For nearly 30 years, science popularisation as a term has been consolidated in the social culture and accepted by lay people. They are willing to spend time in visiting science museums, opening laboratories in universities and joining in activities during the National Science Popularisation Day (known as the Science Festival). They accept science as part of their cultural life and important in changing their lives. There are now more options for science engagement to choose from: as well as television, magazines, books and public lectures, on-site activities and interactive communication began to emerge. By 2000, as science popularisation become more visible as a social and cultural behaviour, science communication research emerged as a subfield of science and technology studies in China and gradually became a relatively independent domain of research (Xu, Huang and Wu, 2015).

2.1. Science popularisation infrastructure: From the first S&T museum to a system of S&T museums with Chinese characteristics

Represented by the opening of Bengbu Science and Technology Museum (1984) and the last-stage project of the China Science and Technology Museum (1988) in the 1980s, the first science and technology museums in China emerged. Defined as ‘comprehensive multifunctional places to hold science and technology activities’, they served as places for exhibitions, science education and communication, S&T training and consultation, S&T activities for youth, etc. (Cheng, 2014).4 But the education function of S&T museums was weak and, by the end of 2000, only 11 out of more than 320 S&T museums took exhibition education as their predominant function (Zhu et al., 2011).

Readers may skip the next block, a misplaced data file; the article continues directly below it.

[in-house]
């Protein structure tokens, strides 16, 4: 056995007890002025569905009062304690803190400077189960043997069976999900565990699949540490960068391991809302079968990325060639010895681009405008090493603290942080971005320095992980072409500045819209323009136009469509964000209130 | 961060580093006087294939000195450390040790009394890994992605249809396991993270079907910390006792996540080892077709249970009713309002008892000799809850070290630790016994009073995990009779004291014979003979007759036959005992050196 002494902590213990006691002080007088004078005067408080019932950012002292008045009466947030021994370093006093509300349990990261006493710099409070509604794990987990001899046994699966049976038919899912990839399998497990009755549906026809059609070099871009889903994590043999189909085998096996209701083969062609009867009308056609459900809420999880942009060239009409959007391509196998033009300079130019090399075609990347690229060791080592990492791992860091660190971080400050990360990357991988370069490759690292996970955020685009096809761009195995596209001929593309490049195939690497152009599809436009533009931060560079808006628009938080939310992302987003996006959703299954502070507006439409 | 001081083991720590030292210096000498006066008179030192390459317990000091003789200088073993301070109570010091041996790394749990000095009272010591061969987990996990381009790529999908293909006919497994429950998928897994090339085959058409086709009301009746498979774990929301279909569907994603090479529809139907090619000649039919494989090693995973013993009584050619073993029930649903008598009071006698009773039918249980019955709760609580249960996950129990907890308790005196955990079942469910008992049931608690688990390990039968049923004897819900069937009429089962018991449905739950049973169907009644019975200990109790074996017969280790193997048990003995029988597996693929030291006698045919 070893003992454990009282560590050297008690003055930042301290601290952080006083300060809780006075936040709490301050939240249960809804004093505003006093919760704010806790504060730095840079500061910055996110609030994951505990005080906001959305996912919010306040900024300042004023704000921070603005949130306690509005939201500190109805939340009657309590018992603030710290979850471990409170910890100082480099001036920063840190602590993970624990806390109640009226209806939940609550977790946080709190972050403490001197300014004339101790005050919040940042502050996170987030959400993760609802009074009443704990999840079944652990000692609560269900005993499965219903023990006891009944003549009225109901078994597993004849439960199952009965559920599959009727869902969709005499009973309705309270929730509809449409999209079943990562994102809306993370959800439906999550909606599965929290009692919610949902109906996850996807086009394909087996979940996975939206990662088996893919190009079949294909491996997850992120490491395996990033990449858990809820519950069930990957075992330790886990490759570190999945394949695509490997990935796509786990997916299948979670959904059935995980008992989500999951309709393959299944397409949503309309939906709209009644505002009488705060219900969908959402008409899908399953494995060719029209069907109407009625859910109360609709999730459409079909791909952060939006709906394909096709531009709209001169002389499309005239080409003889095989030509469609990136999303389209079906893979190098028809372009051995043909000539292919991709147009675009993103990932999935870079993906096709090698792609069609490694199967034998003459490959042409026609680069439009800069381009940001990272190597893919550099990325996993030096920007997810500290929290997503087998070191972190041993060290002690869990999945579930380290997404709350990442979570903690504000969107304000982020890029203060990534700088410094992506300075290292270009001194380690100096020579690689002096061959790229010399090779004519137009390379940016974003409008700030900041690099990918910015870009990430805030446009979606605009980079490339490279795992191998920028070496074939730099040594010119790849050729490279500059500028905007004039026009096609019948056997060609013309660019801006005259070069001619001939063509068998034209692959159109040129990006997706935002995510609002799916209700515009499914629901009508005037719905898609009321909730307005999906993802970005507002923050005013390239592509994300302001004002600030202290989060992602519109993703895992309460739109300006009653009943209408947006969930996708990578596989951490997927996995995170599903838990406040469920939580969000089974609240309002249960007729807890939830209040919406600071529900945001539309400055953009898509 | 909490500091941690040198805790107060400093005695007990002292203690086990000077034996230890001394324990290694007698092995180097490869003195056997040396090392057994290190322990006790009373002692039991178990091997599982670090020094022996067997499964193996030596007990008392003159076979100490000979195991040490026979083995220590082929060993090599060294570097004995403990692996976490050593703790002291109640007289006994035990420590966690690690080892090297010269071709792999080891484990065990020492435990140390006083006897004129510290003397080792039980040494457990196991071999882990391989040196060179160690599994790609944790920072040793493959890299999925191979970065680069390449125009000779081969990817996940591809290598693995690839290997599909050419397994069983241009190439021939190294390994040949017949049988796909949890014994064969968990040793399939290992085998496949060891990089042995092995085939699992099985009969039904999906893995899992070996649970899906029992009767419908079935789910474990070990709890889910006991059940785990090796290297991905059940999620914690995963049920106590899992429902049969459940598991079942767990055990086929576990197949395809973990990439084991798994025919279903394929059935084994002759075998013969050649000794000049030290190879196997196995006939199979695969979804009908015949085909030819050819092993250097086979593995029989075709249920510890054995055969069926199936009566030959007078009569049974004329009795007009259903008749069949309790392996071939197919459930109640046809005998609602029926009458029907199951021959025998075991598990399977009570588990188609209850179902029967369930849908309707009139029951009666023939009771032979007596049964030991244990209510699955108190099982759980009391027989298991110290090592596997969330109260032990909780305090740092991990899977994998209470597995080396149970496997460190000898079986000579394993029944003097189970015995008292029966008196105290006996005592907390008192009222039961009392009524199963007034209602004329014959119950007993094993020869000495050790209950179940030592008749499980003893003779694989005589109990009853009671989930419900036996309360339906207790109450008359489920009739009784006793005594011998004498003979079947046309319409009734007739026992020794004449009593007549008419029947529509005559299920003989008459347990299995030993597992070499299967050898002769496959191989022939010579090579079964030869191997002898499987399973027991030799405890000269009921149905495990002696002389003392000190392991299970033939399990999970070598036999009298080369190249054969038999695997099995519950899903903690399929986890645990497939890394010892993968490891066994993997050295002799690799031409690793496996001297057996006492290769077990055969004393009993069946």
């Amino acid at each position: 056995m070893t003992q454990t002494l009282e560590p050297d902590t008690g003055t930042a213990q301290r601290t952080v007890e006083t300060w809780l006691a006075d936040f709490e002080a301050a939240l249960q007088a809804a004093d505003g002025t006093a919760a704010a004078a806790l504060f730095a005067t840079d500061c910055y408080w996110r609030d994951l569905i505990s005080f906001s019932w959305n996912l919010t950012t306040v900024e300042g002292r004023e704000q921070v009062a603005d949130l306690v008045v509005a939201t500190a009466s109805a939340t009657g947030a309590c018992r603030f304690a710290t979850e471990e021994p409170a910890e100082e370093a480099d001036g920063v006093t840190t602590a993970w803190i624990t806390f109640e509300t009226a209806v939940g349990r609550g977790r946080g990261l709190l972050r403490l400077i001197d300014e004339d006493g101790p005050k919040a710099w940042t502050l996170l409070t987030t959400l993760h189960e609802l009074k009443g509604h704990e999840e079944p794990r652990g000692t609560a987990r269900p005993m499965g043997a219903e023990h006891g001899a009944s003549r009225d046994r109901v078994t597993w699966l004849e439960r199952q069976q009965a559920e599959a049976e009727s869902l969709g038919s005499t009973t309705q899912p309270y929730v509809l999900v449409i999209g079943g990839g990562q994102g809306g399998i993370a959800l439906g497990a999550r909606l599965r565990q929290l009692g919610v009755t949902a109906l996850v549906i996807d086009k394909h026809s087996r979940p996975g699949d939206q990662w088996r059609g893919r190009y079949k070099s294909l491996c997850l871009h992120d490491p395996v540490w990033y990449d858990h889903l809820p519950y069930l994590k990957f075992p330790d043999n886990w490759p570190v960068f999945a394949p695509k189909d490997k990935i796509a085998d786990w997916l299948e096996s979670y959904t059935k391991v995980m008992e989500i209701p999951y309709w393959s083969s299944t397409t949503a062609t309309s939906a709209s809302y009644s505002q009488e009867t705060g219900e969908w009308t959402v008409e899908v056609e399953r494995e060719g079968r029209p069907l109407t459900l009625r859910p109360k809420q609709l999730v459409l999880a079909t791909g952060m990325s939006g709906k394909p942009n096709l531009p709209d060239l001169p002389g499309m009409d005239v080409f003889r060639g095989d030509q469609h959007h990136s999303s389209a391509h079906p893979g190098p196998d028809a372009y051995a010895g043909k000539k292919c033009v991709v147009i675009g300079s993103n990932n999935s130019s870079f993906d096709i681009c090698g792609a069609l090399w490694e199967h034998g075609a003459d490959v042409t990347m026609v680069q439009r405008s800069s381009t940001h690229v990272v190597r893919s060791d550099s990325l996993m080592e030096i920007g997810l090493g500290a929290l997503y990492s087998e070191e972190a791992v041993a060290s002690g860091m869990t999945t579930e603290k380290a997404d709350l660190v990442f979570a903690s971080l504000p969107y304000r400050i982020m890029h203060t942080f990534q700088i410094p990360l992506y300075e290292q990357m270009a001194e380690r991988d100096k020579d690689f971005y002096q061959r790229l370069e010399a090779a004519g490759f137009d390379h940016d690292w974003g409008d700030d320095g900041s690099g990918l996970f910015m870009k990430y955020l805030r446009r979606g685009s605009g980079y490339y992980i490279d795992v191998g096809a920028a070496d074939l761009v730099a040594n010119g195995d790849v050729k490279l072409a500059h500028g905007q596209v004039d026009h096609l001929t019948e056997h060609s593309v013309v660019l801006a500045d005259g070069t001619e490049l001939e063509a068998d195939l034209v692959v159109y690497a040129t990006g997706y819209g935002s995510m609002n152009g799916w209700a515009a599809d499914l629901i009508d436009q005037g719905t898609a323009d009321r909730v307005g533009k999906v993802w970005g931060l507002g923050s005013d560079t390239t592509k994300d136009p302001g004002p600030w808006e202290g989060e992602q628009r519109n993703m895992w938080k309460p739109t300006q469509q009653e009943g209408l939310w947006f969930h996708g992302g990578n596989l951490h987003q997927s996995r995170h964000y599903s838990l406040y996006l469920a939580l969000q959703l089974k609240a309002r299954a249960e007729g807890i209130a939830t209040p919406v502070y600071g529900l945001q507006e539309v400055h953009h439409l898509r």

The science popularisation investments and venues could not meet the demands in different regions for a considerable time due to general economic conditions. Nor could residents in outlying regions and remote rural places afford to go to cities to visit museums because of the geographical and traffic conditions. In order to satisfy demands of districts that could not afford to construct S&T museums, or those that could afford neither exhibits nor the maintenance of museums even if they had the buildings, CAST launched the Science Wagon project in 2000, sending science exhibits to villages as travelling displays. By the end of 2012, more than 600 science wagons have provided travelling exhibitions at 90,000 sites.